Repromedix is a bis US lab and was the original supplier of the "mail order" AMH test to women in the US wanting to see how much time they had!! It was marketed as the "plan ahead" test or something similar. Personally I think it is very misleading to suggest a blood test can possibly tell anyone how much "time" they have left!! But, moving on from that, Repromedix will have got a lot of data from having supplied this. Take a look at what they consider normal!! It's right down - bascially from 0.7-3.5 on the ng/ml scale, which is 5-25 on the pmol/l scale is to them "normal" with 0.3-0.7ng/ml (2.14-5 pmol/l) being "borderline low" and 3.5-5 ng/ml (25-35.7 pmol/l) being "borderline high". This has shifted the goalposts considerably!!! In this regard, the Glasgow Centre from Reproductive Medicine and some other clinics now regard 5-15pmol/l as normal and 15 and above as high. This fits in with the Repromedix scale. I think this demonstrates how experience of AMH ranges (not just reading a supposed "norm" off a sheet with no understanding of its source) is all important.

http://www.repromedix.com/pdf/AMHbL17CF181.pdf

More recently, CHR in New York has introduced "age specific" AMH levels. As I noted above, the scale that much of the UK uses is dervied from a very young sample population so women over 35 are judged on a wholly inapplicable scale. Plus, research clearly suggests AMH declines with age and yet most women are still fertile at 40 so a certain amount of lowering must be entirely normal. If you see the link you will note that for women under 30 the level should, according to CHR, be 2.1ng/ml or more (14.99 pmol/l or more); for women 31-35 the level should be 1.7 ng/ml or more (12.14 pmol/l or more); for women 36-40 the level should be 1.1 ng/ml or more (7.85 pmol/l or more) and for women 41 or more the level should be 0.5 ng/ml of more (3.57 pmol/l or more).

http://www.centerforhumanreprod.com/about_newsletter.html

This link is from the advanced fertility centre in Chicago and, as you can see, they regard AMH of 0.7-3 ng/ml as being normal (although 0.7-0.9 is low normal). Plus, it is only below 0.3 ng/ml that they regard AMH as very low (about 2 pmol/l). This site also makes it clear that AMH probably does not reflect egg quality.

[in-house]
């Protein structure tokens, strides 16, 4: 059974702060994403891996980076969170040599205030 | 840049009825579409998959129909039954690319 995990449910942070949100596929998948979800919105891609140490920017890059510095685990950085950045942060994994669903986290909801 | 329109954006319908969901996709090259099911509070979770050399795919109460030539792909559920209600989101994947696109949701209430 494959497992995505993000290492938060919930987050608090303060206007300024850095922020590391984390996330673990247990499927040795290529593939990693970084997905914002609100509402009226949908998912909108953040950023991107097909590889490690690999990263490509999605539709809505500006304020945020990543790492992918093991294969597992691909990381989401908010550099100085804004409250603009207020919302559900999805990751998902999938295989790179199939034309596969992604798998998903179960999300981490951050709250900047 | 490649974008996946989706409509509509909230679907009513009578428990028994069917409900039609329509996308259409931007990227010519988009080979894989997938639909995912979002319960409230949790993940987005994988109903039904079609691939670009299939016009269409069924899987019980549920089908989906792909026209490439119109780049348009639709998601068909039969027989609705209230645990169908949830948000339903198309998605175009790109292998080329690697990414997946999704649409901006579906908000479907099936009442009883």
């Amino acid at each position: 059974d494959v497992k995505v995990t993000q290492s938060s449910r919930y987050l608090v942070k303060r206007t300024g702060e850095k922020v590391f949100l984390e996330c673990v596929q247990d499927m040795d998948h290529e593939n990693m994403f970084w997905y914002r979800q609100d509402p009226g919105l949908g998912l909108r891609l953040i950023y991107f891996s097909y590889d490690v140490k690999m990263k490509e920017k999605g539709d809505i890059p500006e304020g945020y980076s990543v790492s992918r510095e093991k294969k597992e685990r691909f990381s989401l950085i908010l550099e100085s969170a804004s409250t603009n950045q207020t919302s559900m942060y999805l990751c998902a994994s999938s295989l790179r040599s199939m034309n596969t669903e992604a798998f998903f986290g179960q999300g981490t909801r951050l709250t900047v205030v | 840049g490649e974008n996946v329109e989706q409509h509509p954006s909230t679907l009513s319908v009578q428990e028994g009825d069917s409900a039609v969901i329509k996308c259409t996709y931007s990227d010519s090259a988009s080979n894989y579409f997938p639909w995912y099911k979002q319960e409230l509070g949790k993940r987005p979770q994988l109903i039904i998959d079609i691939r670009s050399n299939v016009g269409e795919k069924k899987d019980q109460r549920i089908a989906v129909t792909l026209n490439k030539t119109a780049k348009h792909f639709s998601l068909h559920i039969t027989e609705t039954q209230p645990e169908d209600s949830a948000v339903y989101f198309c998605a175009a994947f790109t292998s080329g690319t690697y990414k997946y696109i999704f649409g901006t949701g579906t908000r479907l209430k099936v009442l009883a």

http://www.advancedfertility.com/amh-fertility-test.htm

This lab from Germany regards 1-5 ng/ml as normal and 0.8-1 as redisidual. However it regards below 0.4 as "menopausal" which we know cannot possibly be correct since loads of women with lower AMH that that have got pregnant!!

http://www.labmed.de/en/uploads/labmed_letters/amh-engl.pdf

Personally, I think the main message is that it is all too up in the air for anyone to base too much on this one test!! The goalposts are clearly moving and plenty of clinics are surprised all the time. Plus the scales in America seem consistently lower than those in Europe so that a lot of women who are told they are "low" here would be fine there, which is ridiculous!

My last link is from a Swiss clinic warning that AMH use has its limits and advising of natural pregnancies in 2 women with completely undetectable AMH!!

http://www.ncbi.nlm.nih.gov/pubmed/17562340

Note also that in 2009 on the poor responder thread there were 3 pregnancies in ladies with AMH of 0.1ng/ml. One of these was straight after an IVF cycle in which no eggs were collected and another was in a lady who had not seen AF for a few months.

Whatever your doctors say, AMH is not the be all and end all. If you have low AMH it is not "the end". Plus make sure it is really low - many women here are told they have "low" AMH based on the very early scale when subsequent studies have shown it is really fine.

/links
 

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Hi Jenne,
I get mad when I read about doctors being so dogmatic and cold - this is the reason why we get depressed AND we put in our brain that we cannot conceive HENCE we don't!
My AMH is lower than yours and I am trying now with Clomid for 6 months, tubes damaged but open and my consultant told me that I CAN conceive naturally without giving me any percentages. Clomid enhances the ovulation and it's indicated with lower ovarian reserve so that the ovaries produce more follicles.
I don't think I can add much to LittleJenny's post other than it's so refreshing to read all of this explaining that those percentages are c**p and NOT proven!
Plus your tubes are perfect, your hubby's fine you are going to be OK!
There are ladies here with "undetectable" AHM and have conceived and carried to full term.
I'd change consultant and get one with a heart, where are you based?
Sorry really gets me, I've been there, still am, and crushing somebody's like this I don't get it as I know it's a rollecoaster of emotions and disappointments
NB Clomid is not very expensive (I think I paid 12 pounds for tablets for 6 months)

DO NOT GIVE UP! enjoy baby making sex, get an ovulation kit and carry on!
Please please let us know how you get on!  ^hugme^
 

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I have to say that I approach any "chances per month" statistics with great caution!  How on earth can they possibly measure these things discounting all other relevant factors.  It is just impossible and yet many doctors seem to gaily trot them out based on NOTHING!